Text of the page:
A man strides through the wilderness, alone and without peer,
With steady step and focused eye and iron in his tread.
He pays no mind to obstacles that vie to keep him here.
Behind are home and family; his mission lies ahead.
With sudden, violent speed, there springs a bandit from the brush…
Beats the man, and strips him, and forsakes him to his doom,
Broken-boned, immobile in the suffocating hush,
The only sound his labored breath and screams into the gloom.
The rising sun appears, and with it scorching, searing heat,
Heralding the subtle stir of traffic on the road.
With disbelieving joy, the beaten man beholds the feet
Of a pious priest on pilgrimage, heaving a heavy load.
With cracking voice, the injured man entreats the passing friar
For transport or for healing, or for water or for bread.
But though the man’s condition is so pitifully dire,
The monk spares not a moment, even just to turn his head.
Now as the cleric’s shadow passes swiftly out of sight,
Another figure wends its way across the naked sand:
A member of the temple staff, a chosen acolyte,
A keeper of the chapel, with the Good Book in his hand.
Again the injured traveler erupts in mournful plea;
Again, the passing stranger goes abruptly on his way.
Another sainted servant, pledged to love and charity
Who fails to spare a broken, bleeding man the time of day.
The agonizing hours pass…the sun peaks in the sky,
Then starts upon its slow descent into the dusky west.
Before the final rays of waning sunlight fade and die,
They frame a silhouette upon a nearby mountain crest.
The stricken pilgrim’s eyes ignite a final, hopeful spark;
The fragile ember takes a timid hold within his soul,
Until a revelation drowns his prospects in the dark,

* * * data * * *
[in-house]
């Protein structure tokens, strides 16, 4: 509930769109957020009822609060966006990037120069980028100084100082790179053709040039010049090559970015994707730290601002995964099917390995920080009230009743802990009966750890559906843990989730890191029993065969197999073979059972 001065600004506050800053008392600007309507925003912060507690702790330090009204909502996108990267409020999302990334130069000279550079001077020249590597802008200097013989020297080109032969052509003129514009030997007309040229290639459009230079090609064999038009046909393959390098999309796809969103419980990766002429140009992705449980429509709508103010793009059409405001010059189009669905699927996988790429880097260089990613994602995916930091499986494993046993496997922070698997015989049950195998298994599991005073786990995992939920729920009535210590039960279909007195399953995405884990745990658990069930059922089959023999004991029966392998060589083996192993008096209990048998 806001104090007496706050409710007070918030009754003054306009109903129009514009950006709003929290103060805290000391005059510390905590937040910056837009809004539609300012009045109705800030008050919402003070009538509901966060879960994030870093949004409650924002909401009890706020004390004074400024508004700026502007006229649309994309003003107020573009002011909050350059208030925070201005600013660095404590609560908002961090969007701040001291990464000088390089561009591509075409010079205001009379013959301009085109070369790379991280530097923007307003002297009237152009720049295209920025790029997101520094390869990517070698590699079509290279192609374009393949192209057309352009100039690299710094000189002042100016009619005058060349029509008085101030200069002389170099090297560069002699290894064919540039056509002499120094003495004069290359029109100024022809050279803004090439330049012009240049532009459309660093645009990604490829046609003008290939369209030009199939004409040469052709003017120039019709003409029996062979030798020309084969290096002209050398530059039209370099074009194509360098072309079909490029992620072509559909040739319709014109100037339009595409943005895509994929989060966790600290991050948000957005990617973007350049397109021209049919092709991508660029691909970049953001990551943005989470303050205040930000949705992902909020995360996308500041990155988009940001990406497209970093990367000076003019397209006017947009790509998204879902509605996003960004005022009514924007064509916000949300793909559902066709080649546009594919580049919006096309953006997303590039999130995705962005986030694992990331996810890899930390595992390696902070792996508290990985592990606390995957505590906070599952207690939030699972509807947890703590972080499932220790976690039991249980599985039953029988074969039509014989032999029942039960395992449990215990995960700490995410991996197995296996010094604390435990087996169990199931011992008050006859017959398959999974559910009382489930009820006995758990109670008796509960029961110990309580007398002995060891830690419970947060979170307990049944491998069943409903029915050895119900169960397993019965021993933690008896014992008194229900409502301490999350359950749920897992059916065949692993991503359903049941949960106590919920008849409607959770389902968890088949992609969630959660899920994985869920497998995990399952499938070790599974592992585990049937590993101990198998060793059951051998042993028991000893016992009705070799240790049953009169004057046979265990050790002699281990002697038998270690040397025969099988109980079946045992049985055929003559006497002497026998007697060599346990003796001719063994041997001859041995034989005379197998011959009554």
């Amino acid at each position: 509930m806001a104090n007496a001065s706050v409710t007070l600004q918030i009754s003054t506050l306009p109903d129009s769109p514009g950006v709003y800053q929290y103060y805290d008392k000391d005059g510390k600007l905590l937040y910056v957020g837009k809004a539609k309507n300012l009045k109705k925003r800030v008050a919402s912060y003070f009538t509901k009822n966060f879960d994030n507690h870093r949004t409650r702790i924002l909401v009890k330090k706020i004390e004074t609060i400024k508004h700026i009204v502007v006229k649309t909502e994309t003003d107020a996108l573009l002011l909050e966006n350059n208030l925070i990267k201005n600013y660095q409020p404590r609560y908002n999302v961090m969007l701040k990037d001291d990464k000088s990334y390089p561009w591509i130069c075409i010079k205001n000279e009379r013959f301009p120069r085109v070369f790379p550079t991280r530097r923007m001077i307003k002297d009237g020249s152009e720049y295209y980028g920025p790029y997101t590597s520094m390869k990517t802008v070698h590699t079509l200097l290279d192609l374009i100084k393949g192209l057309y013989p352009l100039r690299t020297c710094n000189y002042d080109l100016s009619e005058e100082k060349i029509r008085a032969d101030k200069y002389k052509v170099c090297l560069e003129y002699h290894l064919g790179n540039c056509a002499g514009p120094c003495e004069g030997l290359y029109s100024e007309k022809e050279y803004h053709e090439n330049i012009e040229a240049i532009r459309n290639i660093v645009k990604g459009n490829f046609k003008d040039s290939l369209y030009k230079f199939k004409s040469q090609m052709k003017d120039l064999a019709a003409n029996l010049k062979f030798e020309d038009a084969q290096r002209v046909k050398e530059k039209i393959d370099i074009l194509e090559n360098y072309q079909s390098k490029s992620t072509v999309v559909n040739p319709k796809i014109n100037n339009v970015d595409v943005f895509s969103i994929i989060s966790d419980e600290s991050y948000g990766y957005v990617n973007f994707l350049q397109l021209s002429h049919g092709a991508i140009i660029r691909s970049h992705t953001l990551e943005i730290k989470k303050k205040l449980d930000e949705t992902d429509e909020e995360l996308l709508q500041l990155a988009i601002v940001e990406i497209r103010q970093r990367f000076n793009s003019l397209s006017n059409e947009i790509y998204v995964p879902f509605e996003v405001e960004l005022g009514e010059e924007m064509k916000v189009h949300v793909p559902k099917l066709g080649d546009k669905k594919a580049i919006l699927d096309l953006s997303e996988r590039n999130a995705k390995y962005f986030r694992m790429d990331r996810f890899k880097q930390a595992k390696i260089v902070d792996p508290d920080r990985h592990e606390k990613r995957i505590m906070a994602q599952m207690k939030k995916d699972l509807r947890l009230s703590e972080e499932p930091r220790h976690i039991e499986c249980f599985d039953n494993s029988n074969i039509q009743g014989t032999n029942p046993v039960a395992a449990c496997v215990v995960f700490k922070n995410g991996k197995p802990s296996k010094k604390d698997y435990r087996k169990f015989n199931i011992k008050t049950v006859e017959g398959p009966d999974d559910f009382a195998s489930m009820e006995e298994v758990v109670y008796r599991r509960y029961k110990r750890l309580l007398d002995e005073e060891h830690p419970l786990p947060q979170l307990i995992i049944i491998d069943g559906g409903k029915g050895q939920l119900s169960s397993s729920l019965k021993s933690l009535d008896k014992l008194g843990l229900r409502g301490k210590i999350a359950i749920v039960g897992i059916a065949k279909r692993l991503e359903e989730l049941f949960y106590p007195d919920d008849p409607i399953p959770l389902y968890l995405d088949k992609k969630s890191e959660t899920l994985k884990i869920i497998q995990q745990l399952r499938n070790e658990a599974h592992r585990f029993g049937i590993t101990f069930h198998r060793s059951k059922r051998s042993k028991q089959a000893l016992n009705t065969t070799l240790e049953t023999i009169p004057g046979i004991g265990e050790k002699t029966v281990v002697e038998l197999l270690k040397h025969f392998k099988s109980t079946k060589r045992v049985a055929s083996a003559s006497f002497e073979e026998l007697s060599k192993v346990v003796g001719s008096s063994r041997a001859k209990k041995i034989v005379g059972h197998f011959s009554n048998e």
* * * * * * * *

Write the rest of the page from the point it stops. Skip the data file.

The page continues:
Stifling with a frigid shock the solitary coal.
This man is not a neighbor, not a kinsman or a friend;
Surely, this invader will with pleasure pass him by.
On any other day, the pilgrim wouldn’t condescend
To share the air this fellow breathes, or look him in the eye.
But to the crippled traveler’s amazement and surprise,
The stranger stops, leaps off his horse, and hurries to his side.
With gentle, loving hands, and with compassion in his eyes,
He heaves the beaten man onto his steed, and then they ride.
Frantically and hastily, they speed upon their way;
Mile after mile, through the wilderness they race,
Coming to an inn as darkness swallows up the day,
And through the pain, the man can feel relief upon his face.
His unexpected rescuer provides him with a bed,
Dresses all his wounds, and pays the landlord for his stay.
The traveler, who was to all the world as good as dead,
Survives, and when his injuries are healed, goes on his way.
Which of these three, do you think, proved to be a neighbor to the man who fell among the robbers?” He said, “The one who showed him mercy.” And Jesus said to him, “You go, and do likewise.”
Luke 10:36-37, ESV